Pressure is mounting on some of the biggest residential players as antitrust lawsuits over broker commissions pile up.
The latest hit the books in Illinois last week, just days after a Kansas City jury found the National Association of Realtors, Keller Williams and HomeServices of America guilty of conspiring to drive up costs charged to homesellers.
Seven homebuyers, led by Mya Batton, are suing Compass, Redfin, Douglas Elliman, eXp and three other brokerages over similar accusations — this time centering homebuyers instead of sellers, Inman first reported.
“Defendants’ unlawful, anticompetitive conduct causes America’s home buyers to pay inflated commissions for broker services they misrepresent as free, to pay inflated prices for the homes they purchase, and to receive reduced quality broker services,” the complaint states.
At the center of the case is NAR’s Clear Cooperation Policy, which requires agents to offer buyer’s agents compensation in exchange for listing properties on a Realtor-controlled MLS. The complaint argues that the rule pressures sellers to offer a high commission to prevent buyer’s agents from steering their clients to homes where they could take home a higher cut.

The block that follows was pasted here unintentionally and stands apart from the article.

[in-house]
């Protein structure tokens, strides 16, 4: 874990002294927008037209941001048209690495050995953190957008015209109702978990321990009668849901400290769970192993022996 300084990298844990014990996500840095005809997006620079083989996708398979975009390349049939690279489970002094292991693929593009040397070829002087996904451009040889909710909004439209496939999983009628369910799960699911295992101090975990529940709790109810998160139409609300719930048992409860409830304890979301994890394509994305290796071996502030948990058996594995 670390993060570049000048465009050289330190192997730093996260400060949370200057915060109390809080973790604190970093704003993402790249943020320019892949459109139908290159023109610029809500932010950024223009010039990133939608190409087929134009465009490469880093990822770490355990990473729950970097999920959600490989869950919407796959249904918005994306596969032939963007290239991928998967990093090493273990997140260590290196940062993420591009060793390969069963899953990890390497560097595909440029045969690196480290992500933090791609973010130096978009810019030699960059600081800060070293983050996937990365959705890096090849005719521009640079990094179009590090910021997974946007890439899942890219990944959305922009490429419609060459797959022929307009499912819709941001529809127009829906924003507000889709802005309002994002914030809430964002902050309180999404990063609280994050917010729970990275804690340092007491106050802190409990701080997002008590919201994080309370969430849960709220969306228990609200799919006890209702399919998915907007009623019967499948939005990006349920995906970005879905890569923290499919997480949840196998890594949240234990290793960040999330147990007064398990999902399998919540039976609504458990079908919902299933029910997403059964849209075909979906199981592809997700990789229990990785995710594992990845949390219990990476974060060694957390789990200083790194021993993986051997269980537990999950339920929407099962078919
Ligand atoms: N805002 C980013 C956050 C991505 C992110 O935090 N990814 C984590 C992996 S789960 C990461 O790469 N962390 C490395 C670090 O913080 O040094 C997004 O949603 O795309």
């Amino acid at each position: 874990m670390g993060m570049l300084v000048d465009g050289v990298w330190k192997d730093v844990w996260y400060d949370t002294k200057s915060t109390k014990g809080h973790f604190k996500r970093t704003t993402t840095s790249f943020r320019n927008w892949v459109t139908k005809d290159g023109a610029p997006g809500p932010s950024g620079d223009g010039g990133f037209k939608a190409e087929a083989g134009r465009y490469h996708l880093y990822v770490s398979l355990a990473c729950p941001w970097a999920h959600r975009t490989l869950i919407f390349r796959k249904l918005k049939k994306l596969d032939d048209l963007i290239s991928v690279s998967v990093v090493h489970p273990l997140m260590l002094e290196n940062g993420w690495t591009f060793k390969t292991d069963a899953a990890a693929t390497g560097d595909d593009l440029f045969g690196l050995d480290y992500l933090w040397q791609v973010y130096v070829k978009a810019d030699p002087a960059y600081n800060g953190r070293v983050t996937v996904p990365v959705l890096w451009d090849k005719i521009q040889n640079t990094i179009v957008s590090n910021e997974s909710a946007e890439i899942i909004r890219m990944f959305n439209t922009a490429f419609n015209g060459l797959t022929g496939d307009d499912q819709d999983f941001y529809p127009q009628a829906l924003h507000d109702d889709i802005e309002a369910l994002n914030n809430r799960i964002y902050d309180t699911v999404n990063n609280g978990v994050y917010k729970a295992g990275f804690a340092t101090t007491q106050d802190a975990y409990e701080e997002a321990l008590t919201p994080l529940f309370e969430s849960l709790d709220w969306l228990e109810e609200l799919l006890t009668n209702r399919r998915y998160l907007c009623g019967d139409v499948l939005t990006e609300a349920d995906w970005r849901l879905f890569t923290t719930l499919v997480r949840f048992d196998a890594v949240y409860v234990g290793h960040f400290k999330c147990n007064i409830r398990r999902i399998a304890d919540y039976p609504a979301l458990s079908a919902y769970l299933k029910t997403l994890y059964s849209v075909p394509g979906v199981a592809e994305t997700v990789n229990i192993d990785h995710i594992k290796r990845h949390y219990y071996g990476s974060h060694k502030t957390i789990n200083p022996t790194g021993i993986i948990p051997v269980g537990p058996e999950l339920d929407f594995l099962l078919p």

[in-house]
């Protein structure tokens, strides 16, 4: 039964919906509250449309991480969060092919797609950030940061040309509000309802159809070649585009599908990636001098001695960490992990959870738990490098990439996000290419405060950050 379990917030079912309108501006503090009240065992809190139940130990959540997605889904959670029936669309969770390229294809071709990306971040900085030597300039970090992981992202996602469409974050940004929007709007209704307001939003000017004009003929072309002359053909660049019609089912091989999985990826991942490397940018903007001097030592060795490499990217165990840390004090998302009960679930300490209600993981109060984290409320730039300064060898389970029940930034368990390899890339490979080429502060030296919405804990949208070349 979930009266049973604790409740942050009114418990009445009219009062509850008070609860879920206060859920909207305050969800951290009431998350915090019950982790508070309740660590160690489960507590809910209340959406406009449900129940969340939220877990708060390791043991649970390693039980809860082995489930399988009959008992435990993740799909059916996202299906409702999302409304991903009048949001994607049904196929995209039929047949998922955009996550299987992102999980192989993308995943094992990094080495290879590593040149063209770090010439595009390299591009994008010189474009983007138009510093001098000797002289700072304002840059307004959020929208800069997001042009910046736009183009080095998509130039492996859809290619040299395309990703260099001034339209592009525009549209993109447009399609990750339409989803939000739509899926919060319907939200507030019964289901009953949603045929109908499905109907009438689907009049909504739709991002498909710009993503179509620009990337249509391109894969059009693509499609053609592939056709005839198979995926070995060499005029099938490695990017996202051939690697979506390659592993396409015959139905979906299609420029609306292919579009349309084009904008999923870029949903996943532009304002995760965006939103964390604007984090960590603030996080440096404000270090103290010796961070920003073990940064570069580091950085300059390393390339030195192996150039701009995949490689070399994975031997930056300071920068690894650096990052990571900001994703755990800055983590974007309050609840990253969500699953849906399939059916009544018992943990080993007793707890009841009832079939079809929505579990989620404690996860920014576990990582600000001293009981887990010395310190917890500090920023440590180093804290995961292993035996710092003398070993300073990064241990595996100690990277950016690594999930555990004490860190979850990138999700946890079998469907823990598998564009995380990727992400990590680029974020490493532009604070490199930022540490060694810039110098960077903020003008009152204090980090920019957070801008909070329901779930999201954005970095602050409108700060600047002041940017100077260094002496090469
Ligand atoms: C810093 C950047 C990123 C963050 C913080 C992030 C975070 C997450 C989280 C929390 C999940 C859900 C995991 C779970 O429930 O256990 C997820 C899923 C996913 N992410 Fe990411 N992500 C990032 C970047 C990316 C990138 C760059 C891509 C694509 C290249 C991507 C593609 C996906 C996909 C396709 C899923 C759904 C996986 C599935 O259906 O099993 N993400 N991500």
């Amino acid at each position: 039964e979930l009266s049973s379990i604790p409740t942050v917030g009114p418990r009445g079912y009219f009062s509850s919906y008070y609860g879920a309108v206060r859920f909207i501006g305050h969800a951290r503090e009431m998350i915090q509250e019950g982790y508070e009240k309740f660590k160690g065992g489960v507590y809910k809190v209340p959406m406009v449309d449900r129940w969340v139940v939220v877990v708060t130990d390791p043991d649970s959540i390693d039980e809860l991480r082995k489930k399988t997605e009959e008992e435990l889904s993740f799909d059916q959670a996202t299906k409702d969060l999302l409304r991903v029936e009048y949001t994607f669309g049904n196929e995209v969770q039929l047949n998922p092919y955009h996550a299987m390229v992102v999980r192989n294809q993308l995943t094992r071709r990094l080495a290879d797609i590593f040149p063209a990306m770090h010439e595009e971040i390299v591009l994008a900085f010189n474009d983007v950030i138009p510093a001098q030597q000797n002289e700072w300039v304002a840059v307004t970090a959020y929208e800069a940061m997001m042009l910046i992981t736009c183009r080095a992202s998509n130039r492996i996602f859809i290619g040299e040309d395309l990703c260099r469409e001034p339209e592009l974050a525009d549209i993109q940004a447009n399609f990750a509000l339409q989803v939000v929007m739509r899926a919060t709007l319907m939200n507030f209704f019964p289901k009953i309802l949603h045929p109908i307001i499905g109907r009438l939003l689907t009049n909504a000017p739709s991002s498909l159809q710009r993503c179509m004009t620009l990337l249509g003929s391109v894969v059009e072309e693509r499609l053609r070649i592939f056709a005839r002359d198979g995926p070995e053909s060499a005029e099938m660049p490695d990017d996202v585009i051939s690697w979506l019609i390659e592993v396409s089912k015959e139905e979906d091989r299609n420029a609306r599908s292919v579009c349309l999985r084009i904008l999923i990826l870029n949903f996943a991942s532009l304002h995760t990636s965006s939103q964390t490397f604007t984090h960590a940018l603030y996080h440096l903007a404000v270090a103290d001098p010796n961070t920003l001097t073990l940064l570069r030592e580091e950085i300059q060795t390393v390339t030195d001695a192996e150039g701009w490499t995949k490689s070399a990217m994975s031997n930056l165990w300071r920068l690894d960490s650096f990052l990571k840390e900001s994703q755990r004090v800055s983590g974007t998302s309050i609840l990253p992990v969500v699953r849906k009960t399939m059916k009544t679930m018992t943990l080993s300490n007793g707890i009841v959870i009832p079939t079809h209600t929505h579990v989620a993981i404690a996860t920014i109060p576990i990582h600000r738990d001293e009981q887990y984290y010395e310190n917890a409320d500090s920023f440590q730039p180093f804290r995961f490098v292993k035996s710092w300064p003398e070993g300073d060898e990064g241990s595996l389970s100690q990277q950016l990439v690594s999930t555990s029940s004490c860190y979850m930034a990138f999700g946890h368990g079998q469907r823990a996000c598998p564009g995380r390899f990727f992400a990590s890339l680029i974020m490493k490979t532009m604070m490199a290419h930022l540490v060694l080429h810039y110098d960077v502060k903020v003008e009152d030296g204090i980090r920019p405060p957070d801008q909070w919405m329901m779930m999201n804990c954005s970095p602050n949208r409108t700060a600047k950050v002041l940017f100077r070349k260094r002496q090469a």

The lawsuit joins two others pending in Illinois and one in Missouri, where a jury in the Sitzer/Burnett trial last month awarded the plaintiffs $1.78 billion in damages.
Shortly after the verdict in that case, the plaintiff’s attorney, Michael Ketchmark, filed a nearly identical lawsuit against NAR and the same brokerages named in the Batton suit.
The series of new suits isn’t likely to stop anytime soon, targeting different markets bound by the nationwide policies, according to Daniel Francis, a New York University law professor and the former deputy commissioner of the Federal Trade Commission’s Bureau of Competition.
Also in Illinois is another lawsuit known as Moehrl, which names NAR, Keller Williams and HomeServices of America as defendants. The trial for that case is scheduled to start early next year, and the potential damages are estimated to be nearly $40 billion.
The Batton lawsuit filed last week is the second in the district under the same name. The first was filed by Judah Leeder in January 2021 and amended in July 2022 with Batton as the lead plaintiff. Motions to dismiss the first Batton case are pending.